# Wireless Communication Fundamentals David Holmer

```Wireless Communication
Fundamentals
David Holmer
dholmer@jhu.edu
Physical Properties of Wireless

Makes wireless network different from
wired networks

Should be taken into account by all layers
Wireless = Waves


Sinusoidal wave with a frequency/wavelength

Emitted by sinusoidal current running through
a wire (transmitting antenna)

Induces current in receiving antenna
f 
c

Public Use Bands

C (speed of light) = 3x108 m/s
Name
900 Mhz
2.4 Ghz
5 Ghz
Range
902 - 928
2.4 - 2.4835
5.15 - 5.35
Bandwidth
26 Mhz
83.5 Mhz
200 Mhz
Wavelength
.33m / 13.1” .125m / 4.9” .06 m / 2.4”
Free-space Path-loss

Power of wireless transmission reduces with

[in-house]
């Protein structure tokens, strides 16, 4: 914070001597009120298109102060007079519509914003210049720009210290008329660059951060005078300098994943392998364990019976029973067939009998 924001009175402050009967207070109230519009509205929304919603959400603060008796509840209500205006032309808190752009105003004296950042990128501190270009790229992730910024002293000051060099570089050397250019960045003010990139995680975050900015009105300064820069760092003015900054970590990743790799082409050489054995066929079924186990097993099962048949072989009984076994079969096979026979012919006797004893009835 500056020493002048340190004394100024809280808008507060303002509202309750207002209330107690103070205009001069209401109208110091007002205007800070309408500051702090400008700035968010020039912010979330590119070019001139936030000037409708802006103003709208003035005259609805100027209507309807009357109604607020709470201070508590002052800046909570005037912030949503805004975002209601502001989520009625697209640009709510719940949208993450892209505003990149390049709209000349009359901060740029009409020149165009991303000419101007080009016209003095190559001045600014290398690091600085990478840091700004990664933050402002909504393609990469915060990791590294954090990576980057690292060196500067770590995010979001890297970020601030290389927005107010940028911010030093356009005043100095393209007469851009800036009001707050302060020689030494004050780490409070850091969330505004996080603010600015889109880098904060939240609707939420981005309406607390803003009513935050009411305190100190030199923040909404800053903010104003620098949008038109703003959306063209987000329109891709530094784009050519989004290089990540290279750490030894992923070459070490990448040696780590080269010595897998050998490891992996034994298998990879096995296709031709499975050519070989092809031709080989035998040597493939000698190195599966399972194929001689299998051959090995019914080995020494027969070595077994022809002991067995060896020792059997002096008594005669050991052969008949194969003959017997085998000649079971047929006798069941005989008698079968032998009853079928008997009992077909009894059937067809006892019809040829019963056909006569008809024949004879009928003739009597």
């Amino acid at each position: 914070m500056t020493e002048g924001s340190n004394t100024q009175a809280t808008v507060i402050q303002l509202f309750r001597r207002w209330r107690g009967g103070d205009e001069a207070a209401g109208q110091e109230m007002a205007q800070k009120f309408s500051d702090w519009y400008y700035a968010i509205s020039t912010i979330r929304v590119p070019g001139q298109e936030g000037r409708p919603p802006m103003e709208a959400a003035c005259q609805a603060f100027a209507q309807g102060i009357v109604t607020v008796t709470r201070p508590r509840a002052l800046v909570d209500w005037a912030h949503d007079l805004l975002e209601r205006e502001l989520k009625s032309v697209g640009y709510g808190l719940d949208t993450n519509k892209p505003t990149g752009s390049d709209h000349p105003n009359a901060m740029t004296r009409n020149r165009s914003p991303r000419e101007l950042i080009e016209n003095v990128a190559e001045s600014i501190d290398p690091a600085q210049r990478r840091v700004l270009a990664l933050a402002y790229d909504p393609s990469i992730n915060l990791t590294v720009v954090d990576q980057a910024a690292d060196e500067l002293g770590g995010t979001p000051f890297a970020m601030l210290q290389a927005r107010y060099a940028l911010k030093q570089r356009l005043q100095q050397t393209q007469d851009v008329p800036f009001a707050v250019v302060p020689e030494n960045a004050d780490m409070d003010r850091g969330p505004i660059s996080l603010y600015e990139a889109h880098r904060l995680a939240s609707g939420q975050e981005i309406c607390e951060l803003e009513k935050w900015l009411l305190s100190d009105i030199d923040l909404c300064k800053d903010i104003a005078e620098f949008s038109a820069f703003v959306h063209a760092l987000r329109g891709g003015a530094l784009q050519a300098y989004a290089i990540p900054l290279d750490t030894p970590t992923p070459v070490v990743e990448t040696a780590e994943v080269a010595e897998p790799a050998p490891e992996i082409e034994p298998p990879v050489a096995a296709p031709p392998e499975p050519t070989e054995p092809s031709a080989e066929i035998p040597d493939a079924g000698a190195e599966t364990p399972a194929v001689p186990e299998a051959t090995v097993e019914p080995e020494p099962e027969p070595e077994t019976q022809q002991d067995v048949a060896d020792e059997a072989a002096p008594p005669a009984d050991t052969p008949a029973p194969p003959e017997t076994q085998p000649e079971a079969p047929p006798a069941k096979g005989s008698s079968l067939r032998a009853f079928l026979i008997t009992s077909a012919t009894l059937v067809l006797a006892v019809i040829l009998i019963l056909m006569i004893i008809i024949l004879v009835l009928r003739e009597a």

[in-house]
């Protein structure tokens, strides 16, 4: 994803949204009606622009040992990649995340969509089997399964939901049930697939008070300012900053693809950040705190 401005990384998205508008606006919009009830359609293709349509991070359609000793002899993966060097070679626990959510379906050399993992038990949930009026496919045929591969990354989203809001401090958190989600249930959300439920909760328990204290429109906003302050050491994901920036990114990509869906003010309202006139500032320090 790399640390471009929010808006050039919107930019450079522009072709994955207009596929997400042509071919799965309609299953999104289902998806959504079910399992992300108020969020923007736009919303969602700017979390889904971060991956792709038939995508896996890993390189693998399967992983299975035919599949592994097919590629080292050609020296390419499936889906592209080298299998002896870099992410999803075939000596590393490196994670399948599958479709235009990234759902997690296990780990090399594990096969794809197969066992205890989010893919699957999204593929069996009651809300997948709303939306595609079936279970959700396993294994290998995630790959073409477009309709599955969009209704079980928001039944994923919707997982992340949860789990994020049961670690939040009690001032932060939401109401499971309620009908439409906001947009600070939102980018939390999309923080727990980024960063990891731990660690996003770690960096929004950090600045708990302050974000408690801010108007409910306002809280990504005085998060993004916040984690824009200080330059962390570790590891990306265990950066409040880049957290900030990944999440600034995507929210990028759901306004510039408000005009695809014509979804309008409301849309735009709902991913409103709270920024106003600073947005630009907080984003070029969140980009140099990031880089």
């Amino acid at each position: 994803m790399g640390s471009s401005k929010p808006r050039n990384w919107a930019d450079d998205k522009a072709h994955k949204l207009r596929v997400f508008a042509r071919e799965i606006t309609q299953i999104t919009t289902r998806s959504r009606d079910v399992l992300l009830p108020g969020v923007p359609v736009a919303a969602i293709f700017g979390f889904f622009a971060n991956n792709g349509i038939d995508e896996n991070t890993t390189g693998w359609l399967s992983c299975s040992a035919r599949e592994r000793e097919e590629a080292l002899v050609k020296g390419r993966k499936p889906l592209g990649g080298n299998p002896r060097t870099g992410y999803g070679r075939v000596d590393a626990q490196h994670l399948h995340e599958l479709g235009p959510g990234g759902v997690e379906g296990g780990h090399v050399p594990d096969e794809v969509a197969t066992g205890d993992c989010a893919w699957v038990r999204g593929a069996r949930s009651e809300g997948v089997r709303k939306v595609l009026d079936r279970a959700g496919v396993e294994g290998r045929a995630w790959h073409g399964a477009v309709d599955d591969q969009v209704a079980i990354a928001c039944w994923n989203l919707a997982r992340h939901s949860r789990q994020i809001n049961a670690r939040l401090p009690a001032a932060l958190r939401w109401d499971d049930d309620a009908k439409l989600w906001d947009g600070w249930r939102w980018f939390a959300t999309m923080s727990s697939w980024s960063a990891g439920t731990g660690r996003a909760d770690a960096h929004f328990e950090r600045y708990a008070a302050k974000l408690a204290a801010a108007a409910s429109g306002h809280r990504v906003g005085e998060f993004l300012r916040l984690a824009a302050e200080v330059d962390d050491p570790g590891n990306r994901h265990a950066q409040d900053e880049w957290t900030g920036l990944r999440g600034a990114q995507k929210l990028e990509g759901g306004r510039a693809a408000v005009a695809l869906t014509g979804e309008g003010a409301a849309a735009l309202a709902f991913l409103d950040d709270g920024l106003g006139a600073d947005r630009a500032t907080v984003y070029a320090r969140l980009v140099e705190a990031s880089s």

square of distance (due to surface area increase)

Reduction also depends on wavelength


Long wave length (low frequency) has less loss
Short wave length (high frequency) has more loss
 4D 
PL  

  
2
Multi-path Propagation

Electromagnetic waves bounce off of
conductive (metal) objects

Reflected waves received along with direct
wave
Multi-Path Effect
Multi-path components are delayed
depending on path length (delay spread)

Phase shift causes frequency dependent
constructive / destructive interference
Amplitude
Amplitude

Time
Frequency
Other Path-loss Exponents

Path-Loss Exponent Depends on
environment:
Free space
Urban area cellular
In building LOS
Obstructed in building
Obstructed in factories
2
2.7 to 3.5
3 to 5
1.6 to 1.8
4 to 6
2 to 3
Digital Modulation

Modulation allows the wave to carry
information by adjusting its properties in
a time varying way

Digital modulation using discrete “steps”
so that information can be recovered
despite noise/interference
Examples of Digital
Modulation

BPSK

QPSK

ODFM
Multi-transmitter Interference

Similar to multi-path

Two transmitting stations will
constructively/destructively interfere with